Behind the Scenes: Iran-US relations

by Katherine Seaton

on March 2, 2015

Update: Music and peacebuilding suffered a great loss. Our friend Bob Belden passed away on May 20th. He believed in music as a universal language, capable of bringing people together across the toughest divides. We will always cherish his incredible talent and love for peace.


As critical negotiations over the Iranian nuclear program begin this month, an American jazz ensemble, Animation, just finished a jubilant 10-day tour in Iran, coordinated by Search. The band made history as the first American musicians to play in Iran’s premier concert hall in over thirty-five years.

The Americans were hesitant at first, apprehensive that the trip might be dangerous. They couldn’t have been more wrong. As Bob Belden, the group’s leader, told The New York Times:

“Everybody is nice to us here…. This guy comes up to me, an Iranian, asks me where I’m from. I say, ‘America!’ He says, ‘I love you!’ I tell him I’m a jazz musician. He says, ‘I love jazz!’”

Bob Beldon, waiting to perform with Iranian musicians.  © Newsha Tavakolian for The New York Times.

Bob Belden, waiting to perform with Iranian musicians.
© Newsha Tavakolian for The New York Times.

Despite official animosity between Iran and the U.S., the Iranian people showed overwhelming support and enthusiasm for the musicians. After decades of hostility between the two governments, how can Iranians and Americans share such warmth?

Animation’s tour is the most recent in a series of cultural, religious, and scientific exchanges our Track II diplomacy team has organized between Iran and the U.S. When most people think of diplomacy, they think of Track I – official talks between governments. Track II, or unofficial contact, is an essential foundation for Track I success.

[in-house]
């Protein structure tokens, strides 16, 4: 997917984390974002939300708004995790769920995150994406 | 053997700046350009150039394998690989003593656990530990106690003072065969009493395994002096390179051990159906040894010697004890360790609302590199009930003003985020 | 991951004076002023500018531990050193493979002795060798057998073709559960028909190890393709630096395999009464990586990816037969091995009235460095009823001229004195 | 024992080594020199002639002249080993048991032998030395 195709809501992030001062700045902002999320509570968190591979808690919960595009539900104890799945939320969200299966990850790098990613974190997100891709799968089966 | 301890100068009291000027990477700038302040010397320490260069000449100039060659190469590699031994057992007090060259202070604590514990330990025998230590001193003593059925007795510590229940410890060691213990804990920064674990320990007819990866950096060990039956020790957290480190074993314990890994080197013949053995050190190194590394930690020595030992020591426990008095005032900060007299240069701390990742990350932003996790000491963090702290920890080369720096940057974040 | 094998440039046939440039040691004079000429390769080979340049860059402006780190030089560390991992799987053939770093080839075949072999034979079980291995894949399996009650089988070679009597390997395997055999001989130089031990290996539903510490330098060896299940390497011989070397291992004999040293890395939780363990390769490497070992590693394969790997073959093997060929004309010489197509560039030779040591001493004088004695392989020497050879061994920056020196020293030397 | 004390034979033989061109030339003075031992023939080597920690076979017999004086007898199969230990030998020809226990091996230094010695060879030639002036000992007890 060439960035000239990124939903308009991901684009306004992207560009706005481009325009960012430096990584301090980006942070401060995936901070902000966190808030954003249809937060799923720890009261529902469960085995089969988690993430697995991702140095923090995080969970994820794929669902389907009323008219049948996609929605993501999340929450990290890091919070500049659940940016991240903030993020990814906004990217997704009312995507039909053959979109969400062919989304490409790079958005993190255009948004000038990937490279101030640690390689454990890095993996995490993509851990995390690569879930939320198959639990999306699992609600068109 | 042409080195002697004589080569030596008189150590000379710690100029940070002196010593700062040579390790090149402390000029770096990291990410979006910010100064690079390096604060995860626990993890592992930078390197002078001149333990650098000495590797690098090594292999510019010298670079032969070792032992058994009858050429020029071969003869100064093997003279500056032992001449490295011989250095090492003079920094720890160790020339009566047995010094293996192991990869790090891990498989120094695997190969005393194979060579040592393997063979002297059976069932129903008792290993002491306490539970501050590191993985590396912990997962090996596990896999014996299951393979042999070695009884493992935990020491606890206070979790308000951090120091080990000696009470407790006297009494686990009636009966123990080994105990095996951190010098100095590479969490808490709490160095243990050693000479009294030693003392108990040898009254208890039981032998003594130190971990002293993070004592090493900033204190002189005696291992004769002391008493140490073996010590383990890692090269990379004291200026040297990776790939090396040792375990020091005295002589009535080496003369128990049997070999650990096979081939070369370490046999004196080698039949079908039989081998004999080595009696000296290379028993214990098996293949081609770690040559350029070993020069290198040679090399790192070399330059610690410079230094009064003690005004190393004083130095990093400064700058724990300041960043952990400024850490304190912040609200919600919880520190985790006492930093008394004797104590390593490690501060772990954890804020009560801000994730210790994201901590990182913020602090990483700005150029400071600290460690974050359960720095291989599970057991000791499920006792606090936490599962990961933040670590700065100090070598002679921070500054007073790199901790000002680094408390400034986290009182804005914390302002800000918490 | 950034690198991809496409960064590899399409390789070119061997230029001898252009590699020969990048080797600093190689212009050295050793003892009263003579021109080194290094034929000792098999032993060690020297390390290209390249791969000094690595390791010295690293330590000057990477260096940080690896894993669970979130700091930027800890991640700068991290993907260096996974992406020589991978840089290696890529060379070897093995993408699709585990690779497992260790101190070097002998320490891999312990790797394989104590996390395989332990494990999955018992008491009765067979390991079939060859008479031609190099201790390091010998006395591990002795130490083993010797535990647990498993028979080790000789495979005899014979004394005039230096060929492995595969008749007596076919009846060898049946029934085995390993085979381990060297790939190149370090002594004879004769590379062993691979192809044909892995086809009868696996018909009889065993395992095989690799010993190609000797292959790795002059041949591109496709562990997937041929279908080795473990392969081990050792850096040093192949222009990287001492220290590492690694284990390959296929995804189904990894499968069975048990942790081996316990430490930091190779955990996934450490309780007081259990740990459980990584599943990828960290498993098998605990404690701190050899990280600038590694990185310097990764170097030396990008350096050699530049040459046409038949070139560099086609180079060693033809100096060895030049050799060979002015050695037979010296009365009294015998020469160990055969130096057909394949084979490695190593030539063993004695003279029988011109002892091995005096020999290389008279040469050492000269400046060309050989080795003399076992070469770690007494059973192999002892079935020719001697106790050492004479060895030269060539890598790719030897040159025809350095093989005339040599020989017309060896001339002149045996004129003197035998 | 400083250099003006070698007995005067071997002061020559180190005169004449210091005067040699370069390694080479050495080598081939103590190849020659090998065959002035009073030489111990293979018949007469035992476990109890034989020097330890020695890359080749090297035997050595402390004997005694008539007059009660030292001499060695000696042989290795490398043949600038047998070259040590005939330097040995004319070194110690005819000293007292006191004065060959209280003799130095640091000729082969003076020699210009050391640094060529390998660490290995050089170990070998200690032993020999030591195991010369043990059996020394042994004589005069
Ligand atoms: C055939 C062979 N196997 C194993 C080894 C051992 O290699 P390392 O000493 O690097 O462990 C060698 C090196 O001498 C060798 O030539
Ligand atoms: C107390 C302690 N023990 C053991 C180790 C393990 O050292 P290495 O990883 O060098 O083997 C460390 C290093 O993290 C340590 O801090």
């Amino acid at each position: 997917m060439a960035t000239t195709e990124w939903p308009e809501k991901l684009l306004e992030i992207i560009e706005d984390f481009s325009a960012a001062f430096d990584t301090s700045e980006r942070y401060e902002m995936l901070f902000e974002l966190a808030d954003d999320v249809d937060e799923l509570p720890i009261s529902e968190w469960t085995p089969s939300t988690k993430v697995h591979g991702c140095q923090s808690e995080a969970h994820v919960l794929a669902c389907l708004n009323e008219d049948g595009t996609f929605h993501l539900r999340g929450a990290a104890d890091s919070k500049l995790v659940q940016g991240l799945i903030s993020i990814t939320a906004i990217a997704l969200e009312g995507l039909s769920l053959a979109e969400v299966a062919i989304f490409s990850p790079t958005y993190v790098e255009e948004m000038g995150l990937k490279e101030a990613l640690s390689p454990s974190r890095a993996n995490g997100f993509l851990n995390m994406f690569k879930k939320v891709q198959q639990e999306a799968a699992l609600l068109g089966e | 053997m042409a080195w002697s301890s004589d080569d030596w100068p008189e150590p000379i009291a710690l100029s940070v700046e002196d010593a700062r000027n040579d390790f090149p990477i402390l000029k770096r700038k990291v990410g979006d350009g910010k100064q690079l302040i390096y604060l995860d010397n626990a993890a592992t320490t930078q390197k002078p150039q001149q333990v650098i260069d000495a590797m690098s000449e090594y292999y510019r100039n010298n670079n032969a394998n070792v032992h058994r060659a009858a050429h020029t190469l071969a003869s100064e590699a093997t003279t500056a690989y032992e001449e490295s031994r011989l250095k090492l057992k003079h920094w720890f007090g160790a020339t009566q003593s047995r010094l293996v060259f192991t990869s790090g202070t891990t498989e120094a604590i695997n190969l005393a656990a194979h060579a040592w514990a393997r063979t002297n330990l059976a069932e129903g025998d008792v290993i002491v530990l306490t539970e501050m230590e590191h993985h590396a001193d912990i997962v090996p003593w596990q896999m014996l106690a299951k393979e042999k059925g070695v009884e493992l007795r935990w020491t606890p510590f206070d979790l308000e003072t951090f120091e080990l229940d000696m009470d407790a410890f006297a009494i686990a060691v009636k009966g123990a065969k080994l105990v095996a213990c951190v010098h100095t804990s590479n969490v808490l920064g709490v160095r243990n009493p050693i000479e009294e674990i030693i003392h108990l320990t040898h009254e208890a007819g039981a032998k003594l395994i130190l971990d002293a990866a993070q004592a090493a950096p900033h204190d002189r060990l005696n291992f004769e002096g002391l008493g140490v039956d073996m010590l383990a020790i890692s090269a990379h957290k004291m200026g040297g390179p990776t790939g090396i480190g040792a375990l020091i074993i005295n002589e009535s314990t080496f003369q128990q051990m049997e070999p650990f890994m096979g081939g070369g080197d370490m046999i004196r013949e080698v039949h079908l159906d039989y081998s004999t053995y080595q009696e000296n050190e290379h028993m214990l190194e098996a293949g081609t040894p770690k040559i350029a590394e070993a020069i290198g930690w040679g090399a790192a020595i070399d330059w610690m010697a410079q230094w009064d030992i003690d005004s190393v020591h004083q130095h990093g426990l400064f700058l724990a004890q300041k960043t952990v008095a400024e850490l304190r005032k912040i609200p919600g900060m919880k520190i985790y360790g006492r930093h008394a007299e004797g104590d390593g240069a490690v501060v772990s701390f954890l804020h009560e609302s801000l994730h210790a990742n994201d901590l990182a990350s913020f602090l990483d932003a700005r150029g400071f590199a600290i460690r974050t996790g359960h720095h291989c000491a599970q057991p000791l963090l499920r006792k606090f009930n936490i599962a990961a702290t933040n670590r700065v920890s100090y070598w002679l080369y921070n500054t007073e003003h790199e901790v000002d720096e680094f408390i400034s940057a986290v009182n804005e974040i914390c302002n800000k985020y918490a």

“Track II empowers us, citizens, to take control and do what our governments are reluctant to do, to overcome impediments, to break some of the taboos…. With a little bit of courage, particularly in my part of the world, we can achieve positive results.” – Iranian participant

Back in 1996, we gathered a team of Iranians and Americans – influential, non-governmental actors, like former ambassadors – to build trust and increase communication between the two countries. Even during the most difficult years, this private labor has persisted, exploring challenging ideas and assisting official agreements. We’ve supported the nuclear negotiations for over a decade.

But people often make the mistake of thinking that conflicts are resolved mainly through the calculated steps of rational thinkers. We know from neuroscience and 30+ years of practical peacebuilding that emotional experiences are pivotal in decision-making. They make a lasting impact on people’s worldviews.

“The impact of this series of meetings hosted by Search on my life has been tremendous. Not only have they changed my views, but I’ve chosen a different path in my life because of it…. I now have a totally different understanding of Americans.” – Iranian participant

Lack of human interactions between Americans and Iranians greatly contributed to the decades of mistrust and misperception between them. At this critical moment in U.S.-Iran relations, a jazz performance offers hope for the future.

Tehran-Jazz-Concert-Photo2

Cellphone photo taken from stage by Bob Belden, leader of Animation, while playing in Iran.

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